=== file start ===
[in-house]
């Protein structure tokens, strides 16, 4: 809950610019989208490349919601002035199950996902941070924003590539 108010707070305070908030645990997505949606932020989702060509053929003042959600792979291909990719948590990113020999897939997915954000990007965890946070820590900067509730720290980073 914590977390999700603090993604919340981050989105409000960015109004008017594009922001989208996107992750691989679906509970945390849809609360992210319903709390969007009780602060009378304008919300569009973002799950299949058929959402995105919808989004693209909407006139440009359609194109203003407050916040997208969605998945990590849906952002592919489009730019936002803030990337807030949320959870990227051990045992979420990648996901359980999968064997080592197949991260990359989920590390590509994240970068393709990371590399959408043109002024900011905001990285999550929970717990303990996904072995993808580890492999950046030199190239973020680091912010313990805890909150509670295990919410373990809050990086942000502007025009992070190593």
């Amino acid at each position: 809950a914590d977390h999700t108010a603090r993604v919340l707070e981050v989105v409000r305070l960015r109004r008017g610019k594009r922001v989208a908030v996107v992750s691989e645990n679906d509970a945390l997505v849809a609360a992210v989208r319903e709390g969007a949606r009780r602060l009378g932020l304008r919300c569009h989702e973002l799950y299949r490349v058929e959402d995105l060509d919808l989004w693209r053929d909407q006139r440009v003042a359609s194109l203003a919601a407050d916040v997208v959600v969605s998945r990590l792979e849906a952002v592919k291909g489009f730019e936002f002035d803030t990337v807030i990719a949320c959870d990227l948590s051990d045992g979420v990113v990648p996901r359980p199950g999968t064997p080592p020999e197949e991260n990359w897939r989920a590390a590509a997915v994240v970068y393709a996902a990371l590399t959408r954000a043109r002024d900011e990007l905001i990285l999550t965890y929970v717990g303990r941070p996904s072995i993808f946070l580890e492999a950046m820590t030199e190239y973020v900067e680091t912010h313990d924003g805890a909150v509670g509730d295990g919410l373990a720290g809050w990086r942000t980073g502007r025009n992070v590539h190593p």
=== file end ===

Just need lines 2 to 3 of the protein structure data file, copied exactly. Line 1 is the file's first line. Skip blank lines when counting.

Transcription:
């Protein structure tokens, strides 16, 4: 809950610019989208490349919601002035199950996902941070924003590539 108010707070305070908030645990997505949606932020989702060509053929003042959600792979291909990719948590990113020999897939997915954000990007965890946070820590900067509730720290980073 914590977390999700603090993604919340981050989105409000960015109004008017594009922001989208996107992750691989679906509970945390849809609360992210319903709390969007009780602060009378304008919300569009973002799950299949058929959402995105919808989004693209909407006139440009359609194109203003407050916040997208969605998945990590849906952002592919489009730019936002803030990337807030949320959870990227051990045992979420990648996901359980999968064997080592197949991260990359989920590390590509994240970068393709990371590399959408043109002024900011905001990285999550929970717990303990996904072995993808580890492999950046030199190239973020680091912010313990805890909150509670295990919410373990809050990086942000502007025009992070190593």
């Amino acid at each position: 809950a914590d977390h999700t108010a603090r993604v919340l707070e981050v989105v409000r305070l960015r109004r008017g610019k594009r922001v989208a908030v996107v992750s691989e645990n679906d509970a945390l997505v849809a609360a992210v989208r319903e709390g969007a949606r009780r602060l009378g932020l304008r919300c569009h989702e973002l799950y299949r490349v058929e959402d995105l060509d919808l989004w693209r053929d909407q006139r440009v003042a359609s194109l203003a919601a407050d916040v997208v959600v969605s998945r990590l792979e849906a952002v592919k291909g489009f730019e936002f002035d803030t990337v807030i990719a949320c959870d990227l948590s051990d045992g979420v990113v990648p996901r359980p199950g999968t064997p080592p020999e197949e991260n990359w897939r989920a590390a590509a997915v994240v970068y393709a996902a990371l590399t959408r954000a043109r002024d900011e990007l905001i990285l999550t965890y929970v717990g303990r941070p996904s072995i993808f946070l580890e492999a950046m820590t030199e190239y973020v900067e680091t912010h313990d924003g805890a909150v509670g509730d295990g919410l373990a720290g809050w990086r942000t980073g502007r025009n992070v590539h190593p």